This feeling intensifies as, all too often, the former “master of the house” is unable to find work. The resulting sense of inadequacy and failure breeds violence.
The 2013 state comptroller’s annual report on Israel’s absorption of Ethiopian immigrants states that 51.7% of Israel’s immigrant families and 65% of the community’s children still live in poverty.
In 2010, more than 20% of IDF conscripts of Ethiopian origin were discharged before completing their mandatory service, most of them for “extremely bad conduct.”
The comptroller found that programs aimed at assisting integration were part of a five-year plan approved by the cabinet in 2008, which received state funding only in 2010. These findings reflect a failure on the part of the Immigration and Absorption Ministry, in not making the integration of Ethiopian olim the success story it deserves to be.
Conversely, on a positive note, it is the NGOs – especially those working with the municipalities – that are providing appropriate and meaningful support where it is most needed. One example is the partnership between ESRA and the Netanya Municipality. In addition to important programs for adults is the vital assistance given to the younger generation, through the Right Track Centers, based in five areas, and the Students Build a Neighborhood projects, based in two areas.
The experience of two sisters who participated in these projects illustrates their success. Asneka and Negista are the youngest of 13 children, who were born in Israel but whose 11 siblings and parents arrived here through Operation Solomon in 1991. The two girls joined the Right Track Center in Heftziba as teenagers. The center not only provides after-school social activities for at-risk teenagers, but also tutoring and help with homework five days a week. Geared to assist in the passing of the matriculation examination, additional activities also include army preparation, counseling and access to computers.
Asneka and Negista were successful in their matriculation, with Asneka becoming an officer in the IDF. Today she is studying for a BA in banking and financial markets, while her younger sister chose to do national service at a medical center close to her home. She knew many in her community were using the clinic but could not speak Hebrew, and that without being able to express themselves correctly would not receive the appropriate treatment.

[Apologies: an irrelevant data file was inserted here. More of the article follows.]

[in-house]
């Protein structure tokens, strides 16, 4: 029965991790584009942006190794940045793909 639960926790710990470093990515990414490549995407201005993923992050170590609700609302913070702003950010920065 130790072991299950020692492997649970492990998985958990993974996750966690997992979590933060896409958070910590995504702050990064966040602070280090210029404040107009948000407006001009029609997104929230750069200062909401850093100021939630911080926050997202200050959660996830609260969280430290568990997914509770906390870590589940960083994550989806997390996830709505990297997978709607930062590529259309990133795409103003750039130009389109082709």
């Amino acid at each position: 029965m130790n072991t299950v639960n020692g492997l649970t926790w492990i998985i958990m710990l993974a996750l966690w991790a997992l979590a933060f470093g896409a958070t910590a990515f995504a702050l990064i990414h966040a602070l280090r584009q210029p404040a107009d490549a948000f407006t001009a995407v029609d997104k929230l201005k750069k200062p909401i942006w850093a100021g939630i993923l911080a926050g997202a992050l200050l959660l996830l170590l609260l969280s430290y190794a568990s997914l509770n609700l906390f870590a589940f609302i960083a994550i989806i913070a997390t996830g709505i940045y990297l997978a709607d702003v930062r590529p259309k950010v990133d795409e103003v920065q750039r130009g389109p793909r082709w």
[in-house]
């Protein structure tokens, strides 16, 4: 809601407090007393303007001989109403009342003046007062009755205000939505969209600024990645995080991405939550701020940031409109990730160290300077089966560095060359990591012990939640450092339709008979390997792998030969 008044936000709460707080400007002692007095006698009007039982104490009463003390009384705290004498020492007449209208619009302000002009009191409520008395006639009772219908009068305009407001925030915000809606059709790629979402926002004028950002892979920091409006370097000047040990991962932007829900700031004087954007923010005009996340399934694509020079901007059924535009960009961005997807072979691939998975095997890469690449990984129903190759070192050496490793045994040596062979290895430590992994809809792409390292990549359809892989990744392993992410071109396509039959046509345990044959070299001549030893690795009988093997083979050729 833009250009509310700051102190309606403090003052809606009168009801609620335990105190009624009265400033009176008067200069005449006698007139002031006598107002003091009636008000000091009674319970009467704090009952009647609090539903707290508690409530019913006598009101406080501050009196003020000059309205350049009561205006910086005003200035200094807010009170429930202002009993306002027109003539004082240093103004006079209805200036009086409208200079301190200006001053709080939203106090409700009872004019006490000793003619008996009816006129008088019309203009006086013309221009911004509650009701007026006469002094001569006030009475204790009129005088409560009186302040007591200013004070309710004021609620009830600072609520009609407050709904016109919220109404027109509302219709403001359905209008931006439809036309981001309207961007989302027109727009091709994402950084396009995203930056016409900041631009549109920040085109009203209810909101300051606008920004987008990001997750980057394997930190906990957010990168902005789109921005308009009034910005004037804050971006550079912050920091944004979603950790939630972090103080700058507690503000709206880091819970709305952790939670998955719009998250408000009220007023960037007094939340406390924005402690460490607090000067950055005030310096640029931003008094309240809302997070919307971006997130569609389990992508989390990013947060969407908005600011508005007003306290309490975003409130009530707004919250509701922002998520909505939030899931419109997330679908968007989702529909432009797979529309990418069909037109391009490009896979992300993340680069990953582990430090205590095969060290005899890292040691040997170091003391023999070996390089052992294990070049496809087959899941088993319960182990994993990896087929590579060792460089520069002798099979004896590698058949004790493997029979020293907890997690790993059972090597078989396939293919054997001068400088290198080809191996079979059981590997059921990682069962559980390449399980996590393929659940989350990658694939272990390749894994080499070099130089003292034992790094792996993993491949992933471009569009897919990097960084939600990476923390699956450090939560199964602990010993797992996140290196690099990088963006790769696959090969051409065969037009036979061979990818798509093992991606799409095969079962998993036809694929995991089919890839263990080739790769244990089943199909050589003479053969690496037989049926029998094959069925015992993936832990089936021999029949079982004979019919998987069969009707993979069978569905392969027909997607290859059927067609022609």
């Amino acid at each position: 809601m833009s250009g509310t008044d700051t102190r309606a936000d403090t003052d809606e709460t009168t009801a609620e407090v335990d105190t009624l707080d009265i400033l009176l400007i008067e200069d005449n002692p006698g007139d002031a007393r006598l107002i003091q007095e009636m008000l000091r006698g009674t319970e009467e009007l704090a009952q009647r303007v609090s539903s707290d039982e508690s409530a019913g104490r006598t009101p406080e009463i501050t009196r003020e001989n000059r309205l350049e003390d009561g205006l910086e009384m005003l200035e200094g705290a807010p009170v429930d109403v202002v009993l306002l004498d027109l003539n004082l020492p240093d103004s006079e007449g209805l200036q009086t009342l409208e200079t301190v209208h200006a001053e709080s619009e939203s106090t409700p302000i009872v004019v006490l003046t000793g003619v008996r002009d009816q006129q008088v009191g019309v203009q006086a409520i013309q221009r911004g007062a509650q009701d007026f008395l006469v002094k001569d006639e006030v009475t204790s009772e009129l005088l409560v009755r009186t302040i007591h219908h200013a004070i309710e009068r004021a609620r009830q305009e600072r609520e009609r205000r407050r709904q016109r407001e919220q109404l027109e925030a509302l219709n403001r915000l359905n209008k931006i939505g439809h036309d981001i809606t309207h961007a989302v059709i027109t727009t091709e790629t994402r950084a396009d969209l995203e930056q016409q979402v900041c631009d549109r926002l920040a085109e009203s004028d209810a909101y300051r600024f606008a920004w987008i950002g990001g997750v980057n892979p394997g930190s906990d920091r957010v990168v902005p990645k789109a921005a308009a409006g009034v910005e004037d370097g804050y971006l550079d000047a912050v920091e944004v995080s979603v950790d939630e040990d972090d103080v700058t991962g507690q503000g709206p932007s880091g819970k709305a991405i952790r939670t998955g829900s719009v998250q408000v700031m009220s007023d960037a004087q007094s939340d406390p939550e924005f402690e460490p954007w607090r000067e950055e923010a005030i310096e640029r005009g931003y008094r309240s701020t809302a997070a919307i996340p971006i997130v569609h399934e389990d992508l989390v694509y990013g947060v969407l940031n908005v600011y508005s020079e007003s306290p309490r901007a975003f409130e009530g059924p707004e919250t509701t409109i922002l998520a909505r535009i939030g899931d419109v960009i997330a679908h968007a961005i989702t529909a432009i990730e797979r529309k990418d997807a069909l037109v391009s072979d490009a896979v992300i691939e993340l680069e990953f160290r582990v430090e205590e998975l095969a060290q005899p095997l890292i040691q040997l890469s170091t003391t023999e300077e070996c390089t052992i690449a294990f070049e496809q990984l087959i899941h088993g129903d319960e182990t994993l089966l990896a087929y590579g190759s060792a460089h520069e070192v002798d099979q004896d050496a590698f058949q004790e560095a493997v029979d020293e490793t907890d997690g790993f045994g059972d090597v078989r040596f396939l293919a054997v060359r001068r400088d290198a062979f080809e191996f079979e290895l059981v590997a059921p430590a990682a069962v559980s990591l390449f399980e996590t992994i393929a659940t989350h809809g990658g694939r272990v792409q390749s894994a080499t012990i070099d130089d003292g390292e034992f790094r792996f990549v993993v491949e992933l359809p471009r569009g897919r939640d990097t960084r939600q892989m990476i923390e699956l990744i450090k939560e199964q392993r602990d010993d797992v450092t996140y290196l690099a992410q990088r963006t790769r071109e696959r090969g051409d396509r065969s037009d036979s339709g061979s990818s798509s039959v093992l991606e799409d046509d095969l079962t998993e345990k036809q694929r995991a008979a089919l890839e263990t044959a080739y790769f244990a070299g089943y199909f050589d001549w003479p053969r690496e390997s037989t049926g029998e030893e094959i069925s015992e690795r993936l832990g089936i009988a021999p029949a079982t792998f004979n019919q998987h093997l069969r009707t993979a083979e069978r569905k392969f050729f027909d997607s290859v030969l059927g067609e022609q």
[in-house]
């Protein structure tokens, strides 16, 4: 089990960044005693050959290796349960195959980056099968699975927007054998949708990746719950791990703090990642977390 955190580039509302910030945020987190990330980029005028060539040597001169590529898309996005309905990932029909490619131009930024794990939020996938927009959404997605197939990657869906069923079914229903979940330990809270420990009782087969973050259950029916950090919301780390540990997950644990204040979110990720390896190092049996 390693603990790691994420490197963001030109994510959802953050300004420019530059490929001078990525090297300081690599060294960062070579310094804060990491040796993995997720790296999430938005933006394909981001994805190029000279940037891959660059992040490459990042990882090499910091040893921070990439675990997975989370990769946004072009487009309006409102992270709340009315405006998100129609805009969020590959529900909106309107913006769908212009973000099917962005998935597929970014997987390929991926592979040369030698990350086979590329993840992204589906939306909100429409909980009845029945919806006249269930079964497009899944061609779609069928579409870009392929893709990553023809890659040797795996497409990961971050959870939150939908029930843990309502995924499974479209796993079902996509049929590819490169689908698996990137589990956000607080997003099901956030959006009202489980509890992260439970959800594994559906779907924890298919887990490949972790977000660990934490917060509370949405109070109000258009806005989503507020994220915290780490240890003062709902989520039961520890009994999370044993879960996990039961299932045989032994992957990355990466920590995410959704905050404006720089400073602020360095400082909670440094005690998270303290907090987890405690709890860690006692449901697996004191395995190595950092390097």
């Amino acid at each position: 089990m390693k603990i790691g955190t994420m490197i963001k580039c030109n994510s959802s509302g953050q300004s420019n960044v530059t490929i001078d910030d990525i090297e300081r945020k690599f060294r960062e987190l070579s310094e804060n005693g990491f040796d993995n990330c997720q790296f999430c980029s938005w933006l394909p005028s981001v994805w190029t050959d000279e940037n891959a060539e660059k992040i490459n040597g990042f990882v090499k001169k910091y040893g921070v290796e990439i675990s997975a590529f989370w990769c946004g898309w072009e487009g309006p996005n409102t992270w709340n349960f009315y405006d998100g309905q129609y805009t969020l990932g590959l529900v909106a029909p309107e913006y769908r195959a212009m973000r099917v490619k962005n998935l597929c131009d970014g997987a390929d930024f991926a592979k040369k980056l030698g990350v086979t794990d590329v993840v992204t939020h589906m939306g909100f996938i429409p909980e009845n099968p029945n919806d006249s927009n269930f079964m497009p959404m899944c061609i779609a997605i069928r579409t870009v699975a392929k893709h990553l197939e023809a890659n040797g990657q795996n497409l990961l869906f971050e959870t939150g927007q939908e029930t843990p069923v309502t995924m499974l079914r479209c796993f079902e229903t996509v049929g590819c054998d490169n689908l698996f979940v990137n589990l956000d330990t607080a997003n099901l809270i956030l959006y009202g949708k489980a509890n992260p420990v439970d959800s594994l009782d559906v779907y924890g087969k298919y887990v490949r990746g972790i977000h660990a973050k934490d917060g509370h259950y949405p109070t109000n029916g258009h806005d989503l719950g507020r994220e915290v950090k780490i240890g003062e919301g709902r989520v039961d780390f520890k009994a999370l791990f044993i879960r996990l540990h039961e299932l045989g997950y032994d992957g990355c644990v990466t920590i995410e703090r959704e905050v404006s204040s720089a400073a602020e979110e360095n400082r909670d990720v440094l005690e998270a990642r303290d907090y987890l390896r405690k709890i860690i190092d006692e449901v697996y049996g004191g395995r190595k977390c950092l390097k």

Through her fluency in both Amharic and Hebrew, Negista was able to assist greatly. Currently, she is studying business management at the Ruppin Academic Center.
Today, thanks to these projects, the sisters are giving back to their community.
Part of the Students Build a Neighborhood project, they receive, through the ESRA/Municipality partnership, a rent-free apartment in an area of deprivation.
In return, they mentor local children who are in need of extra help with their schoolwork. “Living on the job,” they are available to their children over and above their official working hours and are, understandably, wonderful role models.
There are many success stories that emanate from the NGO sector. Rather than the government continuing to present programs that perhaps are doomed to failure, it should instead directly fund these NGOs, which appear better equipped to know what works.
With additional funding, many more at-risk youngsters could become contributing members of their community.
Twenty-nine years on from Operation Moses, the time has come to recognize the difference between success and failure.
Let’s hope someone is listening. ■
The writer is the chair of ESRA and has been active in Public Affairs and Status of Women issues.
It is 29 years since Operation Moses brought the ﬁrst mass aliya from Ethiopia. Have we addressed the challenging reality of what it is to come from a co